Monday, December 13, 2010

Love Neighbor 3

The last bread crumb was here.
The history of the Wesleyan tradition, indeed the origins of my own branch of it, went beyond the principle of helping the individual needy to a concern for the structures of society as they perpetuate inequity.  Addressing the "hateful" structures of a society is loving your neighbor written large.  The Wesleyan Methodist Church traces its origins to 1843 when a group of Methodists withdrew from the Methodist Episcopal Church primarily in opposition to slavery as an institution in the United States.  Along with Quakers, some of these individuals participated in the underground railroad and one can still see the bullet holes in one of the church buildings that survives in the South.

In keeping with their sense of the trajectory of the gospel, they were some of the first in recent times to acknowledge that God could call women as well as men to preach the gospel, in keeping with the promise of this age of Christ, when God's sons and daughters would prophesy (Acts 2:17).  It was in the building of a Wesleyan Methodist Church in Seneca Falls, New York, that the movement to give women the right to vote, the birth of the women's rights movement, took place.  And Luther Lee, one of the founders of the Wesleyan Methodist Church, preached the sermon at the service of the first woman to be ordained in America, Antoinette Brown, in 1851.

As we mentioned above, the Wesleyan tradition could take these positions because it recognized the priority of the principles of Scripture over its time-bound particulars.  This is not to say that our parents in the faith had worked through their hermeneutic in sophisticated terms.  It is only to say that they recognized that in their time, it seemed impossible to play out the core principles of the gospel and perpetuate structures that Scripture allowed, such as slavery.

At the same time, we are prone to miss the ministry role that, for example, women actually played in the ministry of the early church.  We would argue that only one passage in the entire Bible potentially stands in tension with women in ministry--1 Timothy 2:11-15--at that it is really much more about the husband-wife relationship than women preaching.  By contrast, we have ample evidence that in practice women worked side-by-side with men in ministry.  There was nothing unusual for Phoebe to be a deacon in Romans 16:1 or for Junia to be an apostle in Romans 16:7.  The book of Acts also treats the ministries of women like Priscilla (Acts 18:26) or Lydia (Acts 16:15), just as Paul speaks of Euodia and Syntyche (Phil. 4:2-3).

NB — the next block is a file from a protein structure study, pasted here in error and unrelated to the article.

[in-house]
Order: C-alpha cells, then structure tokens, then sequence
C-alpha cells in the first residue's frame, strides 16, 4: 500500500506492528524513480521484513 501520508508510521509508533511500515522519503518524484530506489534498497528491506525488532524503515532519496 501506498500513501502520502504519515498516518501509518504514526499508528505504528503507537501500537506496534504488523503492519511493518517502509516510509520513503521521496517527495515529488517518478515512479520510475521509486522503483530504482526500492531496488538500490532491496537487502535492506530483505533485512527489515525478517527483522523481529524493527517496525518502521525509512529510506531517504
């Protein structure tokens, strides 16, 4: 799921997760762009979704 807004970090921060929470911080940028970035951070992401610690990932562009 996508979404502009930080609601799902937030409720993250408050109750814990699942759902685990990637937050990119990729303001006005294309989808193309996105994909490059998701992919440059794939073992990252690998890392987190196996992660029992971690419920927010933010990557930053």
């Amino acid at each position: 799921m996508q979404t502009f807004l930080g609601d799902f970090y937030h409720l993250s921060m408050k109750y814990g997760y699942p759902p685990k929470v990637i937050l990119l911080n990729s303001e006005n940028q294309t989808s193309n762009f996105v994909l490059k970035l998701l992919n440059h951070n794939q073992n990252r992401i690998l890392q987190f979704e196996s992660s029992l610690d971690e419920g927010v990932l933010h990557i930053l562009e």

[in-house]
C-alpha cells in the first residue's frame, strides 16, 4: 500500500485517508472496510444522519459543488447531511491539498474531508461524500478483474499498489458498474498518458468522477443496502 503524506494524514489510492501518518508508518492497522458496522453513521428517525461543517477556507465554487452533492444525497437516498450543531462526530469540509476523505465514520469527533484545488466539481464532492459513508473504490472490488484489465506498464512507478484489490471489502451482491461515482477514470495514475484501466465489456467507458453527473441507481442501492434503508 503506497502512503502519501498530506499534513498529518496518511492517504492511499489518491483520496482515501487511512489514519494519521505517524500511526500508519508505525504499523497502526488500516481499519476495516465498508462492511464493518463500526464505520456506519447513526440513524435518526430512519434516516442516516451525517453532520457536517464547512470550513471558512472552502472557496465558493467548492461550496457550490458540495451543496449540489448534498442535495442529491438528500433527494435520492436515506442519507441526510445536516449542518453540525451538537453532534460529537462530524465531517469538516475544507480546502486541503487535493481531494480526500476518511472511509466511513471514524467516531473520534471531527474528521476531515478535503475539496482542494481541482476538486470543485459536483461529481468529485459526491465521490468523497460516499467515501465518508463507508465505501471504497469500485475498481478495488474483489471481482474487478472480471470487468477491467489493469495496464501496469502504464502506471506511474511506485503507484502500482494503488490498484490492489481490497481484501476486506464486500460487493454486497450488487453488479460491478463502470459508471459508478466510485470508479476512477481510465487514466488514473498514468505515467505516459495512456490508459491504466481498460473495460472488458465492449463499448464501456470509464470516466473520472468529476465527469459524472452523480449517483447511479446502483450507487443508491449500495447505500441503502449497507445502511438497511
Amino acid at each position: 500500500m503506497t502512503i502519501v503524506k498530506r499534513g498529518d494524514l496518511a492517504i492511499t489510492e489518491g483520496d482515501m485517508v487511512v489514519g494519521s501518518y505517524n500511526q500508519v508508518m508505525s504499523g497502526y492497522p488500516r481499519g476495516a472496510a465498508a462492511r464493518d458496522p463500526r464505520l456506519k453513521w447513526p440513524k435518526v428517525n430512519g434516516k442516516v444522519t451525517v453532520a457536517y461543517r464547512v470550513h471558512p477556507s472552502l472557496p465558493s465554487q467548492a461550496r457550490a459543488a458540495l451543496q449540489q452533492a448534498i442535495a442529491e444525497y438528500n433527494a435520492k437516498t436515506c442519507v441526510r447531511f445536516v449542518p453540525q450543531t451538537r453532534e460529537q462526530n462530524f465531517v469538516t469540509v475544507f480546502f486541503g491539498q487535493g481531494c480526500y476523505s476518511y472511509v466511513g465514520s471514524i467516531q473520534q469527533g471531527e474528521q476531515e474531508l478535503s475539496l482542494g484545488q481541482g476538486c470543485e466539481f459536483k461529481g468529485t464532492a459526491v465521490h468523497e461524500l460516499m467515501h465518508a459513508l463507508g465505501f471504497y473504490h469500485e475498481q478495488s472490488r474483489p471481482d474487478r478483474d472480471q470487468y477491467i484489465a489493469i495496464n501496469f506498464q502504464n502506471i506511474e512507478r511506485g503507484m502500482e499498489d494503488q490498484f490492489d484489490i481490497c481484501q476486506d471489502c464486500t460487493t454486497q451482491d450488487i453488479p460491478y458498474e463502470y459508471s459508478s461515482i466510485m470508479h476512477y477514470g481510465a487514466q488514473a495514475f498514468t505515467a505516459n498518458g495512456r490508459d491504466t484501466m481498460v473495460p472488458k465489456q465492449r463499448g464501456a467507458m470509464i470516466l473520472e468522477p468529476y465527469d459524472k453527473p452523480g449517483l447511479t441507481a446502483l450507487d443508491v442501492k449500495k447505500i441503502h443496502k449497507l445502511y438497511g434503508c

We wonder if today even the structure of husband headship in the home, a concept whose language and categories come more from Greek political theory than from the Old Testament, is a structure God would have us abolish today in the name of Christ.  The subordination of Eve to Adam in Genesis 3 was a consequence of the Fall, and Christ has atoned for all the sins of Adam, let alone the sins of Eve.  We know that women are not in any way innately inferior to men intellectually, spiritually, or as leaders. Nothing stops us today--indeed we improve our witness to the world--if we advocate for women as complete co-partners with men in all areas of life, including the home, without putting on them the artificial distinctions of ancient culture.  In the kingdom women will not be "given to men" in marriage, in subordination as they were.  What would stop us from making the structures of earth now more like the structures of heaven?